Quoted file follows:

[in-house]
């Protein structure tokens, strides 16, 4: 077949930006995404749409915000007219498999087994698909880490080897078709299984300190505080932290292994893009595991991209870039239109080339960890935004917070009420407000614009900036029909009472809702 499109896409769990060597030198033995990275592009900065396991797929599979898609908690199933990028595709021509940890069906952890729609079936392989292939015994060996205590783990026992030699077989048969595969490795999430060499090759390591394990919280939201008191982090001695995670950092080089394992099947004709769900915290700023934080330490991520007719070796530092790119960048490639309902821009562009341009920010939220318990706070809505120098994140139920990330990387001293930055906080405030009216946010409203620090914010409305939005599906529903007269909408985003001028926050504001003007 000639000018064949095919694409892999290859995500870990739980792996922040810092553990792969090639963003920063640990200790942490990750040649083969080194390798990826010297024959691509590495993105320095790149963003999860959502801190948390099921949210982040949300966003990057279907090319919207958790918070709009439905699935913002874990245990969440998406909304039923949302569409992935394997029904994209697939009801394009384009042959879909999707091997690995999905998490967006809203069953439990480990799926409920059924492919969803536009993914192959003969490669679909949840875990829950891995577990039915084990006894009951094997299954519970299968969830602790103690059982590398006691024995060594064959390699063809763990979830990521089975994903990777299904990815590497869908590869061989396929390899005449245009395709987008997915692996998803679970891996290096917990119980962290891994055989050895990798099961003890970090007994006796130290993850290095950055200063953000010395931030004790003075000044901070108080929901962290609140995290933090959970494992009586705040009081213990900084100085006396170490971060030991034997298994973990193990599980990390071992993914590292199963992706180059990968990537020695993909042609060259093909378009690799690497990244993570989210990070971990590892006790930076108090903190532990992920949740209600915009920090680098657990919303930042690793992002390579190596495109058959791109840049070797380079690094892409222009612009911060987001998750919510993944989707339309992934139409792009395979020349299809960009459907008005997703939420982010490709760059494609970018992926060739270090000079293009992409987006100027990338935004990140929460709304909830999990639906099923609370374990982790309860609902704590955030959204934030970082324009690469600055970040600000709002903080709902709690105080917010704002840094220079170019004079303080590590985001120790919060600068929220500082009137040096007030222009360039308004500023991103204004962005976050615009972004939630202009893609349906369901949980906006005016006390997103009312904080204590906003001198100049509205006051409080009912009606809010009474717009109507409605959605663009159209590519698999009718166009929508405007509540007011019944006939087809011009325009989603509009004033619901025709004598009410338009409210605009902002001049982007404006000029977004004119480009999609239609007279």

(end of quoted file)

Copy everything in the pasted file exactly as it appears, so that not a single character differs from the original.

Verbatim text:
[in-house]
């Protein structure tokens, strides 16, 4: 077949930006995404749409915000007219498999087994698909880490080897078709299984300190505080932290292994893009595991991209870039239109080339960890935004917070009420407000614009900036029909009472809702 499109896409769990060597030198033995990275592009900065396991797929599979898609908690199933990028595709021509940890069906952890729609079936392989292939015994060996205590783990026992030699077989048969595969490795999430060499090759390591394990919280939201008191982090001695995670950092080089394992099947004709769900915290700023934080330490991520007719070796530092790119960048490639309902821009562009341009920010939220318990706070809505120098994140139920990330990387001293930055906080405030009216946010409203620090914010409305939005599906529903007269909408985003001028926050504001003007 000639000018064949095919694409892999290859995500870990739980792996922040810092553990792969090639963003920063640990200790942490990750040649083969080194390798990826010297024959691509590495993105320095790149963003999860959502801190948390099921949210982040949300966003990057279907090319919207958790918070709009439905699935913002874990245990969440998406909304039923949302569409992935394997029904994209697939009801394009384009042959879909999707091997690995999905998490967006809203069953439990480990799926409920059924492919969803536009993914192959003969490669679909949840875990829950891995577990039915084990006894009951094997299954519970299968969830602790103690059982590398006691024995060594064959390699063809763990979830990521089975994903990777299904990815590497869908590869061989396929390899005449245009395709987008997915692996998803679970891996290096917990119980962290891994055989050895990798099961003890970090007994006796130290993850290095950055200063953000010395931030004790003075000044901070108080929901962290609140995290933090959970494992009586705040009081213990900084100085006396170490971060030991034997298994973990193990599980990390071992993914590292199963992706180059990968990537020695993909042609060259093909378009690799690497990244993570989210990070971990590892006790930076108090903190532990992920949740209600915009920090680098657990919303930042690793992002390579190596495109058959791109840049070797380079690094892409222009612009911060987001998750919510993944989707339309992934139409792009395979020349299809960009459907008005997703939420982010490709760059494609970018992926060739270090000079293009992409987006100027990338935004990140929460709304909830999990639906099923609370374990982790309860609902704590955030959204934030970082324009690469600055970040600000709002903080709902709690105080917010704002840094220079170019004079303080590590985001120790919060600068929220500082009137040096007030222009360039308004500023991103204004962005976050615009972004939630202009893609349906369901949980906006005016006390997103009312904080204590906003001198100049509205006051409080009912009606809010009474717009109507409605959605663009159209590519698999009718166009929508405007509540007011019944006939087809011009325009989603509009004033619901025709004598009410338009409210605009902002001049982007404006000029977004004119480009999609239609007279």